Picture: Noni Mokati/IOL

Johannesburg - Basic Education Minister Angie Motshekga has mocked the argument by the Congress of South African Students’ (Cosas) that publishing matric results in newspapers drives up suicide among matrics. 

A jovial Motshekga addressed top performing matriculants in Sandton on Thursday morning. She showered the cohort from public schools with heaps of praise, calling them the creme de la creme of the country. 

Comparing them to Nelson Mandela, she said they were best of the best - a group that would take the country forward. “You’re unlike these Cosas kids who say to me I must not publish results because people commit suicide when they don’t pass or they don’t see their names (in newspapers),” she said. 

Motshekga argued pupils whose names fail to make it to newspapers should know beforehand that they performed badly. “They were supposed to have committed suicide in September when we gave them (results of the) interim (examinations). There’s no way you can pass with As in September and then in December you don’t pass. It’s not possible. 

“So, if you don’t appear in the paper you should have seen it coming - that this is coming. It can’t just happen overnight.” 

Turning her attention back to the top performers, she said: “And you also can’t be here by accident. 

“You’ve seen it coming, that’s why you were able to give interviews to say I worked hard, I want to be an actuarial scientist. “These are clever ones.” 

Motshekga said whenever she asked the crop of matriculants how they pulled it, “the answer is always the same: we worked very hard.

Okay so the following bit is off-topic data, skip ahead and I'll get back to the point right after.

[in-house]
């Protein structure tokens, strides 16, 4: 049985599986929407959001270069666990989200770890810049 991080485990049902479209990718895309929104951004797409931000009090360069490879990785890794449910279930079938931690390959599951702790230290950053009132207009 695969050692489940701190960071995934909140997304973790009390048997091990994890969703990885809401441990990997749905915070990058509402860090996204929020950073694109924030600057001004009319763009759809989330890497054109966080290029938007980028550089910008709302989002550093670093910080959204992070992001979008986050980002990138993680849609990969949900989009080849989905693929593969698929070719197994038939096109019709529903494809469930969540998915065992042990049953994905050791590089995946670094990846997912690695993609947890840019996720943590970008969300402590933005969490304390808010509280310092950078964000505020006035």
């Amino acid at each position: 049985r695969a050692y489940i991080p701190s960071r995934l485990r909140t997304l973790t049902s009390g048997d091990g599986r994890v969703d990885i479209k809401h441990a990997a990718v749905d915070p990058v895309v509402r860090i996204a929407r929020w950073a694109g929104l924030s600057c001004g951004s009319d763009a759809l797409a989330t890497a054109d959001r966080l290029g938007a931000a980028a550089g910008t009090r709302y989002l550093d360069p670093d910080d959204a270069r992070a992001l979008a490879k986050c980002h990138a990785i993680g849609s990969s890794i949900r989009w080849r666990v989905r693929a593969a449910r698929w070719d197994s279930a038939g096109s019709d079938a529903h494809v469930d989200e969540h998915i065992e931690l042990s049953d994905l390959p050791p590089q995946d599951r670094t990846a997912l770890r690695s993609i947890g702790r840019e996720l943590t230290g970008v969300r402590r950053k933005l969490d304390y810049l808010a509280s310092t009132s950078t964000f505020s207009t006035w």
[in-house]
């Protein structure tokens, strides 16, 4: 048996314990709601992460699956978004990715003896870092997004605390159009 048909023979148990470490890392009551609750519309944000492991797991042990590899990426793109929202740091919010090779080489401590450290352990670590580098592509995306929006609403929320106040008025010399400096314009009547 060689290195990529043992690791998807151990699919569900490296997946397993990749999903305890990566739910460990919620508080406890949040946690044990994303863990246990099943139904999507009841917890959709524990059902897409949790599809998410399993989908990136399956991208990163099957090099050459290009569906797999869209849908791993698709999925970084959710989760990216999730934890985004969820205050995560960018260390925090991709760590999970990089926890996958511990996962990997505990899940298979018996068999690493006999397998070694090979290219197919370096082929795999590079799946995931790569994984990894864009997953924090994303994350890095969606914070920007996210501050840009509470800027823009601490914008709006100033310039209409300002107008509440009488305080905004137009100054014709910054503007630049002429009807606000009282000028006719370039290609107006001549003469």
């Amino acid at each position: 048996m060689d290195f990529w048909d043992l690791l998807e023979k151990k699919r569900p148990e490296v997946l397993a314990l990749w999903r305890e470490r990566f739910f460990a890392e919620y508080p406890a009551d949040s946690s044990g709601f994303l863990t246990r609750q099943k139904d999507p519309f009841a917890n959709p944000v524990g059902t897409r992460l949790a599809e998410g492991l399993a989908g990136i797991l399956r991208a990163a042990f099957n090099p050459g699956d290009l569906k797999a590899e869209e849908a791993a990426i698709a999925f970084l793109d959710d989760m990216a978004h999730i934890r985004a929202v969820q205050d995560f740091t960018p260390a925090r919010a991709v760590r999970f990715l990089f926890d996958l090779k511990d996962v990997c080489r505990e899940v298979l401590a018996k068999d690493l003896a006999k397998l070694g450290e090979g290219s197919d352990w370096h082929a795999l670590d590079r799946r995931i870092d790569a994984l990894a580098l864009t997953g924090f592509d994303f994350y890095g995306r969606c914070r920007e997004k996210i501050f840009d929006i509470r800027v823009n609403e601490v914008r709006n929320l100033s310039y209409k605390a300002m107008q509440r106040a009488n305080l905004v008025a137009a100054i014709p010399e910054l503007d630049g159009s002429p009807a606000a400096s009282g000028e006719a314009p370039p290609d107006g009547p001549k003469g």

“They don’t say we prayed or we went to traditional healers to see how things are going. They always give me the same answer. “Here it’s not zama zama, there’s no lotto here.” 

The Star reported this week that Cosas reiterated its old protestation against publishing of matric results in newspapers. It threatened to burn down offices of newspapers going against its call. 

In a strongly worded statement, Cosas in Gauteng lamented publishing of results as a “suicidal act”. Some pupils have committed suicide in previous years after not seeing their names in papers. 

Said Cosas Gauteng in its statement: “Since the dawn of this suicidal act (public release of results), the future of this country was under threat. 

“Students continually lose confidence in themselves, particularly if they did not appear in these papers. Most of the times there are errors done by these papers that can cost someone’s life.”

Deputy Minister Enver Surty meanwhile told the pupils that they represented a future filled with infinite possibilities.

"South Africa requires your energy in order to realise radical economic transformation. Many of you will be involved in innovation, technology that is required for the 4th Industrial Revolution," he said.

One of the pupils present Reamohetsi Mofitiso from Lehana Senior Secondary School in Mount Fletcher said he was happy.

Speaking hours before obtaining his results, a shy Mofitiso said he wasn't sure what to expect.

"I would like to receive 90 percent in Life Sciences, Maths, Physics and Geography," he said.

Regarding the exam he wrote Mafitiso he said Maths and Physics were a bit tricky but he was hopeful nonetheless.

His grandmother Christina Mofitiso said: "We were very happy. His mother could not speak she cried all the time. We were informed about the invitation on January 1. We were informed by his principal that we had to fly to Joburg for the breakfast. I couldn't be happier and proud," she said.

Motshekga will officially announce the pass rate and how various provinces performed later on Thursday evening.

Political Bureau and The Star